Text Fighter
Text Fighter is an educational fighting game about combinations, and it will help improve the speed of typing (similar to Mario Teaches Typing). You will start by choosing 1 of 2 characters to eliminate different kinds of monsters (18 monsters total). You will have 10 seconds to prepare, then the text will appear on the screen. If you tap correctly, your character will initiate an attack. And if you tap wrong, you will lose some HP.

Screenshot of Yoomp

Yoomp
Yoomp is a multiplayer game about jumping – I used a Photon server for the game. Each player has 3 HP, and players try to jump on other players’ heads, which will cause them to lose some HP. The last man standing will be victorious.

Supertap
Supertap is a clicker game. I finished it in just 1 day, then gave it to my friends to play. They like my games in general despite them being simpler in graphics and quality. But, they seemed to play this one every day after the first try, so I am very proud of my results.

For the game, you just need to click on the screen to attack the monster. You will claim earnings after you defeat the monster. With these, you can upgrade your damage index (autotap skill) – you just need to click on the Shop icon on the screen to go to the shop.

Currently, my games can only be played on Microsoft PCs and Android smartphones. Adding them to the Apple Appstore is the main problem for me right now. Many people use iPhones, but I do not earn enough money to buy a MacBook to make Apple apps. So I will try to handle this problem in a few months after I earn enough money.

What are your future plans career and projects wise when it comes to either IT or game development?

Screenshot of HeroKnight

Now I am in my fourth year, which is the last year of university. There are 3 main branches for IT majors, which are an IT teacher, computer programmer, and game programmer. So, I chose the game programmer path to become a game developer. I’m currently making a CV to apply for a job in a big company like Gameloft in Vietnam.

As we bring this interview to a close, there is one last question we’d love to ask you. What is your advice to other aspiring game developers in terms of studying and getting a job?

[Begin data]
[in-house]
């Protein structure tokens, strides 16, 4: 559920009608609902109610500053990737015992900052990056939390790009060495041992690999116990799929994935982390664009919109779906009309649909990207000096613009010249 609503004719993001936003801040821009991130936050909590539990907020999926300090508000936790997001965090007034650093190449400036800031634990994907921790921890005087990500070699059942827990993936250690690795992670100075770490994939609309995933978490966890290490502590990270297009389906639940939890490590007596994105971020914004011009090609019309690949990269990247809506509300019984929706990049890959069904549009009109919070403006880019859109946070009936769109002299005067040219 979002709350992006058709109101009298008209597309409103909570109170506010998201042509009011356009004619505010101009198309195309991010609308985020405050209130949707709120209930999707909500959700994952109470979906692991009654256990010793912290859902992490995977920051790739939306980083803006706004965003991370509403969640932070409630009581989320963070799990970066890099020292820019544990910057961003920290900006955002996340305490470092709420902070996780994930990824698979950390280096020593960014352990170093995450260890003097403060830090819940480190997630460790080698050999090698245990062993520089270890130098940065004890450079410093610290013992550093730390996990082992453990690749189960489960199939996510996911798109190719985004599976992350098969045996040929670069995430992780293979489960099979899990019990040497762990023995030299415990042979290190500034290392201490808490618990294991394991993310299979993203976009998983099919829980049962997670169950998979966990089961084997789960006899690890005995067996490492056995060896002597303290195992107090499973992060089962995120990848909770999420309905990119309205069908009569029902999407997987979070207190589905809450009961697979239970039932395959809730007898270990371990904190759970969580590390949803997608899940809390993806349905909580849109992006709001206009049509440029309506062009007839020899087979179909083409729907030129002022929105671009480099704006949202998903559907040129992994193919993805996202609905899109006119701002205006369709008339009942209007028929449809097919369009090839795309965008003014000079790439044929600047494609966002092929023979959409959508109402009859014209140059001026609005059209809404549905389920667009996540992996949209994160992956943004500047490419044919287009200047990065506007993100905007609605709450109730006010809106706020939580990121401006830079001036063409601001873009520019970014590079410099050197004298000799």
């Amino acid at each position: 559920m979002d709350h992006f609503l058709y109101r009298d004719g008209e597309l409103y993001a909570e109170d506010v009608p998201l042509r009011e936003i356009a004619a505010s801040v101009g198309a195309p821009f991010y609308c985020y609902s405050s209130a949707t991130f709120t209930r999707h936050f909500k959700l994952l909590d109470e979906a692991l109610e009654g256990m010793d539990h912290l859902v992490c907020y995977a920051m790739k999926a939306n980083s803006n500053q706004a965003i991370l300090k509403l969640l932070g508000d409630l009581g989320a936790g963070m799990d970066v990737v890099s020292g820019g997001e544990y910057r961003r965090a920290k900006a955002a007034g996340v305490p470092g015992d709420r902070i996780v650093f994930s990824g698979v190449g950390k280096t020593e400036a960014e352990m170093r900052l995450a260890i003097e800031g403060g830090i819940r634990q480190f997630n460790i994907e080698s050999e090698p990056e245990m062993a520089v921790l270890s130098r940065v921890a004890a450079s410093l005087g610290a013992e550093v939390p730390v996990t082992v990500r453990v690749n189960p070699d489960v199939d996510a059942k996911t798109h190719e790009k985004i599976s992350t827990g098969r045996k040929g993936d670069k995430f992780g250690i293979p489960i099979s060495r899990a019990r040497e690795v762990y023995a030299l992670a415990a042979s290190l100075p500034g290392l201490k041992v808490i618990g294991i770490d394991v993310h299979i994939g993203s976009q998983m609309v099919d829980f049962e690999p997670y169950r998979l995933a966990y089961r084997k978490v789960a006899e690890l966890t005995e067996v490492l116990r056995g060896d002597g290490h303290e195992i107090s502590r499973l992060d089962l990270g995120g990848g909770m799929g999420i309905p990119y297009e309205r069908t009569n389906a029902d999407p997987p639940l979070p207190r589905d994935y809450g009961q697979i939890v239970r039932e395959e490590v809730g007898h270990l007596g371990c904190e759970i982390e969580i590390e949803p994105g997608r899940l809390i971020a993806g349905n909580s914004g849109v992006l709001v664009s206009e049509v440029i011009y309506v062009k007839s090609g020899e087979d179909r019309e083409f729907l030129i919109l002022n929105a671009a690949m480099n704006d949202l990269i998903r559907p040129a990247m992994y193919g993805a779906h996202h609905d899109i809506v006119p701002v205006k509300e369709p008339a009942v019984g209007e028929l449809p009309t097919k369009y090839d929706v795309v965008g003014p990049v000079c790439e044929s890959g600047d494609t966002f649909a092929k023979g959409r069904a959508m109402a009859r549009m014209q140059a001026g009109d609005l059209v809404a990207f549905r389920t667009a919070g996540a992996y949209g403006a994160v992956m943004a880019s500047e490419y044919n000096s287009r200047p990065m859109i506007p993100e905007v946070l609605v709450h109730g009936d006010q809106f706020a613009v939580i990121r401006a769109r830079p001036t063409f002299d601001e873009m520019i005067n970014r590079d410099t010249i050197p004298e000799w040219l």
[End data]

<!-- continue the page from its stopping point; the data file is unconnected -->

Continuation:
Perhaps I will list three things to motivate everyone as a game programmer:

Self-studying or self-taught
It is very important to learn all skills and strategies from the beginning to model your brain correctly. So, you have to make products with your knowledge from school or university. The most important thing is developing your grey matter in the brain, because without it, you will easily get exhausted and lose progress.

Photo of Pham Minh Nhat's workspacePassion
You must have a passion when you are young. At that age, people easily get distracted with things like smartphones, new video games, etc. They are not giving these things up, and aren’t training day by day to develop their skills. So without passion, they will move on to find a new distraction. Also, family, friends, relatives, and public support play an important role in keeping your passion.

Persistence
Many people easily give up because of a lack of motivation or morale due to their boss, family scolding, or break ups. And because of this poor attitude, you can doom your career in just 1 second. So, I suggest that you should train yourself about persistence from the beginning. Once you have good persistence, you will be able to control yourself better and make yourself work harder than usual.

This brings another Learner Success Story to a close – and one with a lot of insightful advice for those training to be game developers out there.

If you’d like to see Pham Minh Nhat’s games first hand, you can Supertap, Text Fighter, or his other game projects on itch.io.